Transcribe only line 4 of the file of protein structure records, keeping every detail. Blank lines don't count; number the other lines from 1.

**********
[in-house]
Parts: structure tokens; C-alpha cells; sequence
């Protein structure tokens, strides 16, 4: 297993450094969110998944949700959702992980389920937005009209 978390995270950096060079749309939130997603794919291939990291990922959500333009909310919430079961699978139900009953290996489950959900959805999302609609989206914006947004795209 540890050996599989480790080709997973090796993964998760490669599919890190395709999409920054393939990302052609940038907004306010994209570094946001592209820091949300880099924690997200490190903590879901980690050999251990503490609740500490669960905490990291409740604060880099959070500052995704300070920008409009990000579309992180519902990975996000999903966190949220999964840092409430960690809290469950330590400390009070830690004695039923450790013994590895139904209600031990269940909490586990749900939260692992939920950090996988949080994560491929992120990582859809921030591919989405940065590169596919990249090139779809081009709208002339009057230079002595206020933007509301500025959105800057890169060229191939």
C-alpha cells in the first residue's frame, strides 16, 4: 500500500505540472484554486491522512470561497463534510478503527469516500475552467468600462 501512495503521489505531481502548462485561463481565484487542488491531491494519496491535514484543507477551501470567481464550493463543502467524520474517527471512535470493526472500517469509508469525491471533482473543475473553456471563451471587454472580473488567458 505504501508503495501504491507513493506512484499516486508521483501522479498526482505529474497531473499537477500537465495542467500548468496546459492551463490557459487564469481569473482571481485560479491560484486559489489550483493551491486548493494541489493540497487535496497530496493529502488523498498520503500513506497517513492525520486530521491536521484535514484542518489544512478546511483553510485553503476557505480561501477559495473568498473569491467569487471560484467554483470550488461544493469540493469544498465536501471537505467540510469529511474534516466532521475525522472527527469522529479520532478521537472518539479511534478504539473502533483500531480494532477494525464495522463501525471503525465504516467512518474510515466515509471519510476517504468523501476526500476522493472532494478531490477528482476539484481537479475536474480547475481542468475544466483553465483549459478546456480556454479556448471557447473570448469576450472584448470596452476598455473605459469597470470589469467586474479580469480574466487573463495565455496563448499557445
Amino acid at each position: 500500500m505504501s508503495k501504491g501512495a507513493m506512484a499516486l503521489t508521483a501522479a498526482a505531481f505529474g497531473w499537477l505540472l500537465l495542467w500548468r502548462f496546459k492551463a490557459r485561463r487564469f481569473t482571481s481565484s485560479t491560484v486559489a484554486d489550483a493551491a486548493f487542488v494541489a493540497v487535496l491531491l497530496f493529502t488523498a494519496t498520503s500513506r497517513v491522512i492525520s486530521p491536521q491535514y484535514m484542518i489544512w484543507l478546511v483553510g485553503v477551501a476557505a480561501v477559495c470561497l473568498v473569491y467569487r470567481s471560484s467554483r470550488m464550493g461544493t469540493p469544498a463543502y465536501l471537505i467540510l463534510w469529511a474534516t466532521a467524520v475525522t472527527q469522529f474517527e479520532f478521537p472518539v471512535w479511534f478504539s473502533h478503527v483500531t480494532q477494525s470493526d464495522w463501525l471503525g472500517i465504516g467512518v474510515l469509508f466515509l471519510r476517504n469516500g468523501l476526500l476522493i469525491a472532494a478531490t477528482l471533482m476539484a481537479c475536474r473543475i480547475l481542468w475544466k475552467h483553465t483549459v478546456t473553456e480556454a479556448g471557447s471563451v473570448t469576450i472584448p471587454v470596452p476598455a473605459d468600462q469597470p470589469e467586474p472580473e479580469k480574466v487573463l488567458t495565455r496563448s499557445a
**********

C-alpha cells in the first residue's frame, strides 16, 4: 500500500505540472484554486491522512470561497463534510478503527469516500475552467468600462 501512495503521489505531481502548462485561463481565484487542488491531491494519496491535514484543507477551501470567481464550493463543502467524520474517527471512535470493526472500517469509508469525491471533482473543475473553456471563451471587454472580473488567458 505504501508503495501504491507513493506512484499516486508521483501522479498526482505529474497531473499537477500537465495542467500548468496546459492551463490557459487564469481569473482571481485560479491560484486559489489550483493551491486548493494541489493540497487535496497530496493529502488523498498520503500513506497517513492525520486530521491536521484535514484542518489544512478546511483553510485553503476557505480561501477559495473568498473569491467569487471560484467554483470550488461544493469540493469544498465536501471537505467540510469529511474534516466532521475525522472527527469522529479520532478521537472518539479511534478504539473502533483500531480494532477494525464495522463501525471503525465504516467512518474510515466515509471519510476517504468523501476526500476522493472532494478531490477528482476539484481537479475536474480547475481542468475544466483553465483549459478546456480556454479556448471557447473570448469576450472584448470596452476598455473605459469597470470589469467586474479580469480574466487573463495565455496563448499557445